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Arm Holdings boosted by chip demand

City A.M. Reporter
A surge in demand for smartphones helped chip designer ARM Holdings win market share and beat analysts’ expectations in the fourth quarter, but the economic downturn still trimmed pre-tax profit by four per cent.

“(Chipmakers) are designing more ARM technology into an increasingly broad range of end-markets applications, with mobile computing, smartphones and microcontrollers being prominent,” finance director Tim Score said yesterday.

Smartphone sales grew 30 per cent year-on-year in the fourth quarter to 53m phones, according to research firm Strategy Analytics, and new vendors are entering the market.
Cambridge-based ARM, whose designs are in more than 90 per cent of the world's mobile phones, reported pretax profit of £32.3m for the three months to end-December. Earnings per share fell eight per cent to 1.79p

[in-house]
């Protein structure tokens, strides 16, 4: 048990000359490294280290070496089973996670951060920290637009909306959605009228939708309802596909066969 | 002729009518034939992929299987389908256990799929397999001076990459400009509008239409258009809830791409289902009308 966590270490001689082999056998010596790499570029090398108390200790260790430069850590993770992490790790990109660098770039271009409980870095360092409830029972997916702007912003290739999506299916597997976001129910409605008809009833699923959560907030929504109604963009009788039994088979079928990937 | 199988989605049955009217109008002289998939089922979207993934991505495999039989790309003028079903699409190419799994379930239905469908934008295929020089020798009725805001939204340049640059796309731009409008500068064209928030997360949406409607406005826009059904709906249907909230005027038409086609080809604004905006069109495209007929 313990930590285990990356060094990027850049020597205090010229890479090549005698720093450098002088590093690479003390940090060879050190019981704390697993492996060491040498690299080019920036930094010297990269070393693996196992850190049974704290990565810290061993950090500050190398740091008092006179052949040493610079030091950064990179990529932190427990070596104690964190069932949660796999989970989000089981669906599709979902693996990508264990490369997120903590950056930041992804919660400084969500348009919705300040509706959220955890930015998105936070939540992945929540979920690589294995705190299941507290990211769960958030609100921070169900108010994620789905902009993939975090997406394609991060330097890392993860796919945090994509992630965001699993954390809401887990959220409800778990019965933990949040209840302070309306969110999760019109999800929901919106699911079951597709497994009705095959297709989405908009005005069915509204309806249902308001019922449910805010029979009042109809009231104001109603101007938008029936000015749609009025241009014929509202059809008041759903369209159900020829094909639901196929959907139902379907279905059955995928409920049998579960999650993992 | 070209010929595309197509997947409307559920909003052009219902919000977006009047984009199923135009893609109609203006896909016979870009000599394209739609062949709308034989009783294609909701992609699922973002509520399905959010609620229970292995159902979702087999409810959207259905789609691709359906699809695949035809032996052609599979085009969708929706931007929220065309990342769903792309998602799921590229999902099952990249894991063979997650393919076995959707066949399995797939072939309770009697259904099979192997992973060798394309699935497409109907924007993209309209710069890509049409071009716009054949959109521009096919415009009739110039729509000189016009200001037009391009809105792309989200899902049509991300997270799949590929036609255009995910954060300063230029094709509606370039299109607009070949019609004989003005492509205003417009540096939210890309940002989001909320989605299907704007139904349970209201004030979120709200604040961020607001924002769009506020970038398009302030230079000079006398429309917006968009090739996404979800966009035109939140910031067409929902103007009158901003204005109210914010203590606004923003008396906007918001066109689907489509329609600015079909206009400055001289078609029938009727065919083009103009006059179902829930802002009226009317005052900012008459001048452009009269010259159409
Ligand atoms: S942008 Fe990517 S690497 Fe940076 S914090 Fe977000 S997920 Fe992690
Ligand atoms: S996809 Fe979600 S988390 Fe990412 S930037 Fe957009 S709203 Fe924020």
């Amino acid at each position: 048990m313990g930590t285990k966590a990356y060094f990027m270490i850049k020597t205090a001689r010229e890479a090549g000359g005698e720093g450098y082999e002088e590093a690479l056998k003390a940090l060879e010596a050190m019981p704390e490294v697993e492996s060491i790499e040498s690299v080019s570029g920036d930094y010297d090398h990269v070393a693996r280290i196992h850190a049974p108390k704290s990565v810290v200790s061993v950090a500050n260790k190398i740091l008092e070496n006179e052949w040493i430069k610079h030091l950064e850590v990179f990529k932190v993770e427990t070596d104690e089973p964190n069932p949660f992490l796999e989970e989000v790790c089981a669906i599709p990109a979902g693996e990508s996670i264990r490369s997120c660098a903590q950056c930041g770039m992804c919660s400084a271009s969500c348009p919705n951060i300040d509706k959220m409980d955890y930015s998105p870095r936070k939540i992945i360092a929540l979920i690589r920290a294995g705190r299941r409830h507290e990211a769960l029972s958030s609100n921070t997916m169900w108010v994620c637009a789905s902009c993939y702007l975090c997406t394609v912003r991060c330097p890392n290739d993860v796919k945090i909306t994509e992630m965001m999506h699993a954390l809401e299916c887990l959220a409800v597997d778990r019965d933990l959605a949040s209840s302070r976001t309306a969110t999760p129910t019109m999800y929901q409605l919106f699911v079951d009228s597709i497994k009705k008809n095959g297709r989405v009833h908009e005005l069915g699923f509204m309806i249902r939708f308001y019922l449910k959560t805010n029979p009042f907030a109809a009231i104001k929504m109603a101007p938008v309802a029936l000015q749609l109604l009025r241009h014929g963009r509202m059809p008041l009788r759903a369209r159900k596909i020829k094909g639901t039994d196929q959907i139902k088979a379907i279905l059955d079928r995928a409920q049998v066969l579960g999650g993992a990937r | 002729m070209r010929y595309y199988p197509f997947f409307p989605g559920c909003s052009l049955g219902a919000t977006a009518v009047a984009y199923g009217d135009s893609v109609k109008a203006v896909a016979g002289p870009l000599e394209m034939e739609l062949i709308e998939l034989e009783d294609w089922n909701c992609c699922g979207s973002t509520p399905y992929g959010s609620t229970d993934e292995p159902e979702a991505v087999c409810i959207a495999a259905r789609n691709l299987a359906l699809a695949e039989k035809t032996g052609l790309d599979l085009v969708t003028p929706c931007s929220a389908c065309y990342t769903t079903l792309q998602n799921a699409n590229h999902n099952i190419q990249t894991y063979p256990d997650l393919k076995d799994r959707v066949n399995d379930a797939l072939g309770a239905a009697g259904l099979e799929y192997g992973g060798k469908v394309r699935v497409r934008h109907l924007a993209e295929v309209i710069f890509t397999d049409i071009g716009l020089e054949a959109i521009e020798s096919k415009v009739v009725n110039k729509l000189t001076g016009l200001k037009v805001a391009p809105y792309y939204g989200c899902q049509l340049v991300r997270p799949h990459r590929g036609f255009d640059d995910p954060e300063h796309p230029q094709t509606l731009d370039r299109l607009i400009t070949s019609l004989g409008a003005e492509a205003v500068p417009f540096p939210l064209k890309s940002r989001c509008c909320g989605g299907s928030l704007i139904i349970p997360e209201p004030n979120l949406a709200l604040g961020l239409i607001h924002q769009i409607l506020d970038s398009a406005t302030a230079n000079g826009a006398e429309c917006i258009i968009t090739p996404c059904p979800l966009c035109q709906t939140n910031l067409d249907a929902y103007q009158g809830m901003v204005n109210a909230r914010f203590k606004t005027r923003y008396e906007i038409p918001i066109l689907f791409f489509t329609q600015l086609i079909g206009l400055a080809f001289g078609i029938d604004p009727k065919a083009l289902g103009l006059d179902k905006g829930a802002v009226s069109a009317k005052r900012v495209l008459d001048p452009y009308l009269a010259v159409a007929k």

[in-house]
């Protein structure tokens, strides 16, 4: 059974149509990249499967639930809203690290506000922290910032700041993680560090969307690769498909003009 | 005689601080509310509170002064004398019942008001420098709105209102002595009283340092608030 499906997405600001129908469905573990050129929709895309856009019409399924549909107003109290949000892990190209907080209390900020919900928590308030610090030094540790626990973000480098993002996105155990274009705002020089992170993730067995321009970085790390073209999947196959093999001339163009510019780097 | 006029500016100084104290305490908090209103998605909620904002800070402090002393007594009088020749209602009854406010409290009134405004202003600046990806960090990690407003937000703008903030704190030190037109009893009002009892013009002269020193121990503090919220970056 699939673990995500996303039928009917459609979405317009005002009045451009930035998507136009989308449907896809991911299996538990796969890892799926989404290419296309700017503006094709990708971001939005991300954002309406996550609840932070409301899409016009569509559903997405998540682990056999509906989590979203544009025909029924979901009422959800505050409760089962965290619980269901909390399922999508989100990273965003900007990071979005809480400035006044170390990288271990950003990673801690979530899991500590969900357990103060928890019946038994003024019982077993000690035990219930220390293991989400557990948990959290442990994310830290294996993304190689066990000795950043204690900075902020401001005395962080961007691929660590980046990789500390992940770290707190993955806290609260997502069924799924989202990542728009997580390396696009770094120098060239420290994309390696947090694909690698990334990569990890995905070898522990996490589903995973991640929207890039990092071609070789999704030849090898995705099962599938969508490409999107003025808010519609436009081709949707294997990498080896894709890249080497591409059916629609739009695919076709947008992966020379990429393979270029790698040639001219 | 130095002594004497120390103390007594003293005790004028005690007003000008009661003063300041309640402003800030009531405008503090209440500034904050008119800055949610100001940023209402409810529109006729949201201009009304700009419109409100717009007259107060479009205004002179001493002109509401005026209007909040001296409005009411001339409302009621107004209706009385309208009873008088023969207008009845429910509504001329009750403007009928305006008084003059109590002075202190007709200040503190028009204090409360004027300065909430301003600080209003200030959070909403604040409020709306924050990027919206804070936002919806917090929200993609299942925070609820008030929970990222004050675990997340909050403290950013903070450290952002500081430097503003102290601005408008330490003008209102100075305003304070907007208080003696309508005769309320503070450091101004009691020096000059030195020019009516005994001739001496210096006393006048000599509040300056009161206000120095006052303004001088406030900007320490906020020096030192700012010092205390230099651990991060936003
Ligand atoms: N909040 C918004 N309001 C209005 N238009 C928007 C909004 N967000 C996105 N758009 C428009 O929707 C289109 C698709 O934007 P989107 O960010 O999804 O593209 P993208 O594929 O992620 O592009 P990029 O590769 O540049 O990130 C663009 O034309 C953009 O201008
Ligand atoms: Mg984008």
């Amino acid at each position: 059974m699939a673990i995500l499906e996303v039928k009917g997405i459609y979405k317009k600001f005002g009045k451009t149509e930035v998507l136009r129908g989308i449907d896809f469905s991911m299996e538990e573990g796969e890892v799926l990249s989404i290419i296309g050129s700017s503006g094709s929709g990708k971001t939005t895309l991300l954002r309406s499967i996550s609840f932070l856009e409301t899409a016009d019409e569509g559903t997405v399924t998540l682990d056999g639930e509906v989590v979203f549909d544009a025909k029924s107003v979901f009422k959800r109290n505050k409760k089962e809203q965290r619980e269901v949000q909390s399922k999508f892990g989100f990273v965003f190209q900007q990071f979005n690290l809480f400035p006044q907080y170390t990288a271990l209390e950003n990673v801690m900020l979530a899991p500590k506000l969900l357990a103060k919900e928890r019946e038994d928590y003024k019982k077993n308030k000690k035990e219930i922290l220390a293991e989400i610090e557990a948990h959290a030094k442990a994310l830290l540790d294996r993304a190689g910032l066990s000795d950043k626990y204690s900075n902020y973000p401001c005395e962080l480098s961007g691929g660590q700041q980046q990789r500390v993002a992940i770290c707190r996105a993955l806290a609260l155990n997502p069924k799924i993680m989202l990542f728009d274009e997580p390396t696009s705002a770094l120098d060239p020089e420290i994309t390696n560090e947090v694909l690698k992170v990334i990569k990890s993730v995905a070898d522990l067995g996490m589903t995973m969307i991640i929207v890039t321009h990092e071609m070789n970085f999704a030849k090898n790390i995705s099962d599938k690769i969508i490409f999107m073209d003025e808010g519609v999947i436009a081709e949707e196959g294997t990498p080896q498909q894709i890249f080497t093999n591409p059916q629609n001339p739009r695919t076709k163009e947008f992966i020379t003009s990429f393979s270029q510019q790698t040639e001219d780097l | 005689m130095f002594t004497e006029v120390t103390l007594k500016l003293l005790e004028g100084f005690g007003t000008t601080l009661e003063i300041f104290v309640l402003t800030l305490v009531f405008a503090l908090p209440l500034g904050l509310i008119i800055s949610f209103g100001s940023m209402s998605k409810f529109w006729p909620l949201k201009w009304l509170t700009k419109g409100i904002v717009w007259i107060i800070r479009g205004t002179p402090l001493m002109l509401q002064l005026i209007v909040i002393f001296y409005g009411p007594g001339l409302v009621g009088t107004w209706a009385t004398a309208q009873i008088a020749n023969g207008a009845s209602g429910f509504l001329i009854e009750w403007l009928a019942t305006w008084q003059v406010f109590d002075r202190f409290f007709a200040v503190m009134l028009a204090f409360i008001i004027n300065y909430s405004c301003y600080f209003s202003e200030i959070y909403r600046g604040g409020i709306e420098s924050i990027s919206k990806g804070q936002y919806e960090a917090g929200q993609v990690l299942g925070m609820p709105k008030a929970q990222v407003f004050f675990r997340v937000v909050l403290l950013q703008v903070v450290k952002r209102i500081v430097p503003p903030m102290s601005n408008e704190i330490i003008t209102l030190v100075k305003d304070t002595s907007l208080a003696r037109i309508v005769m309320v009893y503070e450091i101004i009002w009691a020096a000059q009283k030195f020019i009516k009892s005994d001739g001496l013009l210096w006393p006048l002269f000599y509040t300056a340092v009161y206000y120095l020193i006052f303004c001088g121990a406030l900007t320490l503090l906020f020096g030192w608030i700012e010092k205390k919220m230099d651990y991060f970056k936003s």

“Demand for ARM’s processor and physical IP technology from industry leaders remains strong,” added Score.
A record 1.3bn chips based on the firm’s designs were shipped in the quarter.
Analysts expected pretax profit of £28.4m and EPS of 1.6p, according to a consensus of 29 analysts. Revenue of £85.5m for the quarter was 10 per cent lower than a year earlier, but beat the £81.5m analysts forecast.

The firm, whose designs are licensed to chipmakers such as Infineon and STMicroelectronics, gained market share in 2009, with a 10 per cent fall in revenue broadly half that of the semiconductor sector.
ARM said the market was widely expected to pick up in 2010, but speed of recovery was still unclear and would depend on consumer confidence.

Shares in ARM, which hit a near eight-year high of 205p last week on speculation that its designs were in Apple’s iPad tablet, gained 5.5 per cent yesterday to 200.3p.

Analyst Gareth Jenkins at UBS, who rates the shares a “buy”, said a 7.4 per cent rise in royalty revenue beat expectations, due to an increased mix towards smartphones coming quicker than expected. “We believe these are solid results with upside from both royalties and licensing business,” he said.